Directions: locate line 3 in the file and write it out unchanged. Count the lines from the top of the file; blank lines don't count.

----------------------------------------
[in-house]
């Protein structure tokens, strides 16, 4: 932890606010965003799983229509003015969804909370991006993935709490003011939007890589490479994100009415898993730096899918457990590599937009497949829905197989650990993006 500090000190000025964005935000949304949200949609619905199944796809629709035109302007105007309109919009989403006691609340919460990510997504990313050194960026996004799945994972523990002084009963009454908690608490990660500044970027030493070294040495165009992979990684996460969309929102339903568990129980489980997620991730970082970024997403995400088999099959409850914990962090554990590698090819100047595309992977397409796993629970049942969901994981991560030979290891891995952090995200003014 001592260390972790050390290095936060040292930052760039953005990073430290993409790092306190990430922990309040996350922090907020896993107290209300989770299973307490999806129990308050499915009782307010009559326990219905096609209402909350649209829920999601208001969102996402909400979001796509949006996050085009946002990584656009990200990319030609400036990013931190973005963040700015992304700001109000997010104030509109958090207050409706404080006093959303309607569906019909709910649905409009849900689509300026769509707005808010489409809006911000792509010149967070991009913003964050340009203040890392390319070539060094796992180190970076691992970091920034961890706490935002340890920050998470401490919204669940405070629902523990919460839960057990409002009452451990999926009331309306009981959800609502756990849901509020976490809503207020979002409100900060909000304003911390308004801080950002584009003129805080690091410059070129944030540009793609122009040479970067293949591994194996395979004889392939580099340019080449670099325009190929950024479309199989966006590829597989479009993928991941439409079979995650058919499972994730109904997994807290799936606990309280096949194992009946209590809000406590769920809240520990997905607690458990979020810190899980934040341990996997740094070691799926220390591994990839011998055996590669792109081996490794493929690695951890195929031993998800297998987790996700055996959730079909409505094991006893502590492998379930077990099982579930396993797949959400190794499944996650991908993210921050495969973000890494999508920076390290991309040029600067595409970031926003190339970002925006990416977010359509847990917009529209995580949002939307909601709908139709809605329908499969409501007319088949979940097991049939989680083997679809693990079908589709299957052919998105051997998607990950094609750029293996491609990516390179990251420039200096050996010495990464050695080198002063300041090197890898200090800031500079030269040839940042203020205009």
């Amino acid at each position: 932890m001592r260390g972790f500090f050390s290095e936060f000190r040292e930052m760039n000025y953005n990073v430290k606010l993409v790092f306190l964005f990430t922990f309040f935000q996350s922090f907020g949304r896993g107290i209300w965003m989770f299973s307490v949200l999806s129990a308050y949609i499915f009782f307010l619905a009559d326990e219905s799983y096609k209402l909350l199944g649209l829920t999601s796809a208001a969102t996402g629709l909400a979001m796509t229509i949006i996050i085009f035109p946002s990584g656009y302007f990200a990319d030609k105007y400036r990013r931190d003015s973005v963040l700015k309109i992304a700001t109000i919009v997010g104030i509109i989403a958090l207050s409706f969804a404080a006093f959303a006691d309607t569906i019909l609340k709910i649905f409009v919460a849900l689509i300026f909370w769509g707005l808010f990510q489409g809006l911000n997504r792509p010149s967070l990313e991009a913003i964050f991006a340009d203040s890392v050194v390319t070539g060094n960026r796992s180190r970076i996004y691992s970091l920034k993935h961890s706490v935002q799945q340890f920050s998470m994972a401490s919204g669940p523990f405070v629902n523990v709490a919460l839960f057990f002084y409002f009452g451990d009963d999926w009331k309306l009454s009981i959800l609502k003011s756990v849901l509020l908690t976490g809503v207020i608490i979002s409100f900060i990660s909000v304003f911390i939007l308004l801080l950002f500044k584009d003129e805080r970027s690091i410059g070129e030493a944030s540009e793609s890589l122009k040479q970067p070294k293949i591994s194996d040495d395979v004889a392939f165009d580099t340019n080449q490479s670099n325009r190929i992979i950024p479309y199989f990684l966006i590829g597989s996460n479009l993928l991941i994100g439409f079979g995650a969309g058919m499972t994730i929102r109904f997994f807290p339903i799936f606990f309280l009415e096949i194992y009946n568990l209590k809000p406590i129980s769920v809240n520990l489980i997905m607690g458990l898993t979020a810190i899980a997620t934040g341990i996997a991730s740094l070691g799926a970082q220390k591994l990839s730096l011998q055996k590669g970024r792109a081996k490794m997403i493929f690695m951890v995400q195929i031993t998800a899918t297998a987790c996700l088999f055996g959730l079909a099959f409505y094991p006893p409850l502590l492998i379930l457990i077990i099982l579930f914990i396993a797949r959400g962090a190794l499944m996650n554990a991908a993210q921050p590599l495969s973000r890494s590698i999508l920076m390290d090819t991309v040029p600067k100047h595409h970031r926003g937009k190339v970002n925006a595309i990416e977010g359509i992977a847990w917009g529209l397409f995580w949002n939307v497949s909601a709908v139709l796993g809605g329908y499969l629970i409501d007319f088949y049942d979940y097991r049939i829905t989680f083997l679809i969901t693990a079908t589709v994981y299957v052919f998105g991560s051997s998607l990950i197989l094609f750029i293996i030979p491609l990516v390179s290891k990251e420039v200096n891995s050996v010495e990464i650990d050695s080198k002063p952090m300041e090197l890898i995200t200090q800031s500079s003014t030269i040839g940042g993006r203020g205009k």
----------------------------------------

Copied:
């Amino acid at each position: 932890m001592r260390g972790f500090f050390s290095e936060f000190r040292e930052m760039n000025y953005n990073v430290k606010l993409v790092f306190l964005f990430t922990f309040f935000q996350s922090f907020g949304r896993g107290i209300w965003m989770f299973s307490v949200l999806s129990a308050y949609i499915f009782f307010l619905a009559d326990e219905s799983y096609k209402l909350l199944g649209l829920t999601s796809a208001a969102t996402g629709l909400a979001m796509t229509i949006i996050i085009f035109p946002s990584g656009y302007f990200a990319d030609k105007y400036r990013r931190d003015s973005v963040l700015k309109i992304a700001t109000i919009v997010g104030i509109i989403a958090l207050s409706f969804a404080a006093f959303a006691d309607t569906i019909l609340k709910i649905f409009v919460a849900l689509i300026f909370w769509g707005l808010f990510q489409g809006l911000n997504r792509p010149s967070l990313e991009a913003i964050f991006a340009d203040s890392v050194v390319t070539g060094n960026r796992s180190r970076i996004y691992s970091l920034k993935h961890s706490v935002q799945q340890f920050s998470m994972a401490s919204g669940p523990f405070v629902n523990v709490a919460l839960f057990f002084y409002f009452g451990d009963d999926w009331k309306l009454s009981i959800l609502k003011s756990v849901l509020l908690t976490g809503v207020i608490i979002s409100f900060i990660s909000v304003f911390i939007l308004l801080l950002f500044k584009d003129e805080r970027s690091i410059g070129e030493a944030s540009e793609s890589l122009k040479q970067p070294k293949i591994s194996d040495d395979v004889a392939f165009d580099t340019n080449q490479s670099n325009r190929i992979i950024p479309y199989f990684l966006i590829g597989s996460n479009l993928l991941i994100g439409f079979g995650a969309g058919m499972t994730i929102r109904f997994f807290p339903i799936f606990f309280l009415e096949i194992y009946n568990l209590k809000p406590i129980s769920v809240n520990l489980i997905m607690g458990l898993t979020a810190i899980a997620t934040g341990i996997a991730s740094l070691g799926a970082q220390k591994l990839s730096l011998q055996k590669g970024r792109a081996k490794m997403i493929f690695m951890v995400q195929i031993t998800a899918t297998a987790c996700l088999f055996g959730l079909a099959f409505y094991p006893p409850l502590l492998i379930l457990i077990i099982l579930f914990i396993a797949r959400g962090a190794l499944m996650n554990a991908a993210q921050p590599l495969s973000r890494s590698i999508l920076m390290d090819t991309v040029p600067k100047h595409h970031r926003g937009k190339v970002n925006a595309i990416e977010g359509i992977a847990w917009g529209l397409f995580w949002n939307v497949s909601a709908v139709l796993g809605g329908y499969l629970i409501d007319f088949y049942d979940y097991r049939i829905t989680f083997l679809i969901t693990a079908t589709v994981y299957v052919f998105g991560s051997s998607l990950i197989l094609f750029i293996i030979p491609l990516v390179s290891k990251e420039v200096n891995s050996v010495e990464i650990d050695s080198k002063p952090m300041e090197l890898i995200t200090q800031s500079s003014t030269i040839g940042g993006r203020g205009k």